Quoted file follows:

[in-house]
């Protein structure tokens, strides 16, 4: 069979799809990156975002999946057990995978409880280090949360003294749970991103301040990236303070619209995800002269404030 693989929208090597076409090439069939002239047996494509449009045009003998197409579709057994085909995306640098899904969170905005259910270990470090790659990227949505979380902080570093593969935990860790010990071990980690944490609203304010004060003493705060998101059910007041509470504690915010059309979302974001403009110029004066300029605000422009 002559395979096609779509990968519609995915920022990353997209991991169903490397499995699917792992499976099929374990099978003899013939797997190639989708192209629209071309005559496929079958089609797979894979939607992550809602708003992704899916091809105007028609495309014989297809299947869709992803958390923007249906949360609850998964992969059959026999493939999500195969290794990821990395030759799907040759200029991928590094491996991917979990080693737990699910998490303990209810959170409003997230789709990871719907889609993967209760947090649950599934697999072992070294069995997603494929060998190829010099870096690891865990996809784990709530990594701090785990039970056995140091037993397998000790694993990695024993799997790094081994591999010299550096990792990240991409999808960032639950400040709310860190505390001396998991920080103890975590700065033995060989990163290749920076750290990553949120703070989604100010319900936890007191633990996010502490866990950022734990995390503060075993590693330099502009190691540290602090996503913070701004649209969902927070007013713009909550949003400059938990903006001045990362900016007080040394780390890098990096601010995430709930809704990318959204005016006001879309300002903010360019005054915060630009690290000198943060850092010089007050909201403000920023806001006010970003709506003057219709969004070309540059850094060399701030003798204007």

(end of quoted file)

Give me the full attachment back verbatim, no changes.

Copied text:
[in-house]
């Protein structure tokens, strides 16, 4: 069979799809990156975002999946057990995978409880280090949360003294749970991103301040990236303070619209995800002269404030 693989929208090597076409090439069939002239047996494509449009045009003998197409579709057994085909995306640098899904969170905005259910270990470090790659990227949505979380902080570093593969935990860790010990071990980690944490609203304010004060003493705060998101059910007041509470504690915010059309979302974001403009110029004066300029605000422009 002559395979096609779509990968519609995915920022990353997209991991169903490397499995699917792992499976099929374990099978003899013939797997190639989708192209629209071309005559496929079958089609797979894979939607992550809602708003992704899916091809105007028609495309014989297809299947869709992803958390923007249906949360609850998964992969059959026999493939999500195969290794990821990395030759799907040759200029991928590094491996991917979990080693737990699910998490303990209810959170409003997230789709990871719907889609993967209760947090649950599934697999072992070294069995997603494929060998190829010099870096690891865990996809784990709530990594701090785990039970056995140091037993397998000790694993990695024993799997790094081994591999010299550096990792990240991409999808960032639950400040709310860190505390001396998991920080103890975590700065033995060989990163290749920076750290990553949120703070989604100010319900936890007191633990996010502490866990950022734990995390503060075993590693330099502009190691540290602090996503913070701004649209969902927070007013713009909550949003400059938990903006001045990362900016007080040394780390890098990096601010995430709930809704990318959204005016006001879309300002903010360019005054915060630009690290000198943060850092010089007050909201403000920023806001006010970003709506003057219709969004070309540059850094060399701030003798204007």